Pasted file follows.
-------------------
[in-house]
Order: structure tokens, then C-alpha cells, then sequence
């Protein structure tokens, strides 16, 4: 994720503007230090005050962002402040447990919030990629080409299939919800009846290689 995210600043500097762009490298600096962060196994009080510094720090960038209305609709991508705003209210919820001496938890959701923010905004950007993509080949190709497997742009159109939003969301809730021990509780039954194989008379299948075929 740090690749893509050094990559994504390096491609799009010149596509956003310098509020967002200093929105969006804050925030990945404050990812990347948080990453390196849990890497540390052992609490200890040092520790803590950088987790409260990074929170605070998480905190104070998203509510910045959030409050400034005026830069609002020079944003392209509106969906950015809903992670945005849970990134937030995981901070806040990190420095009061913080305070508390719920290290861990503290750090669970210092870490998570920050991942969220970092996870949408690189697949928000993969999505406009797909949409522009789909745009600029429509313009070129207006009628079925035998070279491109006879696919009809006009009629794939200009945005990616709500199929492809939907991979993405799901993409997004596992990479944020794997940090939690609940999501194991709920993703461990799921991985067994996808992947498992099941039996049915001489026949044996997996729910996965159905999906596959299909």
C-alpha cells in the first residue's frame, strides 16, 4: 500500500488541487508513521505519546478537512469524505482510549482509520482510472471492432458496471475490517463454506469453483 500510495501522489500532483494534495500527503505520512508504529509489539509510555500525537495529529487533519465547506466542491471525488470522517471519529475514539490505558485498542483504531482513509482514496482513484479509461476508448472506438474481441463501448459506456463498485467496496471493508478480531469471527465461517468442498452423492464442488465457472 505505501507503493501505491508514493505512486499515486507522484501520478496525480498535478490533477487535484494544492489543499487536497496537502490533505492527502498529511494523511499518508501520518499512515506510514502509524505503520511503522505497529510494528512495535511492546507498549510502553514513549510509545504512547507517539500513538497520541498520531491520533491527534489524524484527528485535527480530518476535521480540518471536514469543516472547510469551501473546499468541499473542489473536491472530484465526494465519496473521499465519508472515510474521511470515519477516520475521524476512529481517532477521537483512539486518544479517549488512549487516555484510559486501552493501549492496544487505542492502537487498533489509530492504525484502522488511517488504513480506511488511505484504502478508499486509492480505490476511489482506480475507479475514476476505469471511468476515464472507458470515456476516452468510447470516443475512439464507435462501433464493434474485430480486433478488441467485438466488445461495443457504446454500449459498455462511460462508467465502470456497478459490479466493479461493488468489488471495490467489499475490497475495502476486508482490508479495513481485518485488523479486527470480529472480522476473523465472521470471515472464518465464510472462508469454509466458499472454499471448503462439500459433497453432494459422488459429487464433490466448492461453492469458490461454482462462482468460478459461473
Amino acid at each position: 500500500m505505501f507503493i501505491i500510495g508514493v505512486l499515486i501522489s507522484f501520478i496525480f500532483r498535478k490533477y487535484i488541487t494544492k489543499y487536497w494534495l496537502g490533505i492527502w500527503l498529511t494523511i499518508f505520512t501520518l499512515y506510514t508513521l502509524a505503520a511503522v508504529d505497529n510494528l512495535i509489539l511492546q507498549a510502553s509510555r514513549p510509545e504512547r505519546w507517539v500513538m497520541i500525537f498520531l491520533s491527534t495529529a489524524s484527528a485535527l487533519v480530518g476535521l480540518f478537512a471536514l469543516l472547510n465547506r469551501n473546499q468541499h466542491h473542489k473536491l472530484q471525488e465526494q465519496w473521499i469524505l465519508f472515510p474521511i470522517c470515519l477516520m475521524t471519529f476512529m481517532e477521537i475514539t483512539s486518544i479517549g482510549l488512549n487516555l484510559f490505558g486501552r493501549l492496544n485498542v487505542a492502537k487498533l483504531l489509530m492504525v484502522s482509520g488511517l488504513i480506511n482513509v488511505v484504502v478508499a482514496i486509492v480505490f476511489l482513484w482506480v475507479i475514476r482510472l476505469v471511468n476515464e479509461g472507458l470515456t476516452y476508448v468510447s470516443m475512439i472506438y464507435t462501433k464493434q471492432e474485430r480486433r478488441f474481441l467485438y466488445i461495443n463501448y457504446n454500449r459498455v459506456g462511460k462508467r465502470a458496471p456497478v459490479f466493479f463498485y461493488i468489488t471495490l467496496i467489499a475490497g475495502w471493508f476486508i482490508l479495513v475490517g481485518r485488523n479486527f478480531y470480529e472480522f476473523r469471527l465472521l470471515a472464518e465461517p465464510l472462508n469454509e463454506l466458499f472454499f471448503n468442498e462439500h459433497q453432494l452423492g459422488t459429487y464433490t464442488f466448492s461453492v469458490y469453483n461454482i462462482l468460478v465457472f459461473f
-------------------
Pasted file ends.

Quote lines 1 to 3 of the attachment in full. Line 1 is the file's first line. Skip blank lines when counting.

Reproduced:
[in-house]
Order: structure tokens, then C-alpha cells, then sequence
């Protein structure tokens, strides 16, 4: 994720503007230090005050962002402040447990919030990629080409299939919800009846290689 995210600043500097762009490298600096962060196994009080510094720090960038209305609709991508705003209210919820001496938890959701923010905004950007993509080949190709497997742009159109939003969301809730021990509780039954194989008379299948075929 740090690749893509050094990559994504390096491609799009010149596509956003310098509020967002200093929105969006804050925030990945404050990812990347948080990453390196849990890497540390052992609490200890040092520790803590950088987790409260990074929170605070998480905190104070998203509510910045959030409050400034005026830069609002020079944003392209509106969906950015809903992670945005849970990134937030995981901070806040990190420095009061913080305070508390719920290290861990503290750090669970210092870490998570920050991942969220970092996870949408690189697949928000993969999505406009797909949409522009789909745009600029429509313009070129207006009628079925035998070279491109006879696919009809006009009629794939200009945005990616709500199929492809939907991979993405799901993409997004596992990479944020794997940090939690609940999501194991709920993703461990799921991985067994996808992947498992099941039996049915001489026949044996997996729910996965159905999906596959299909």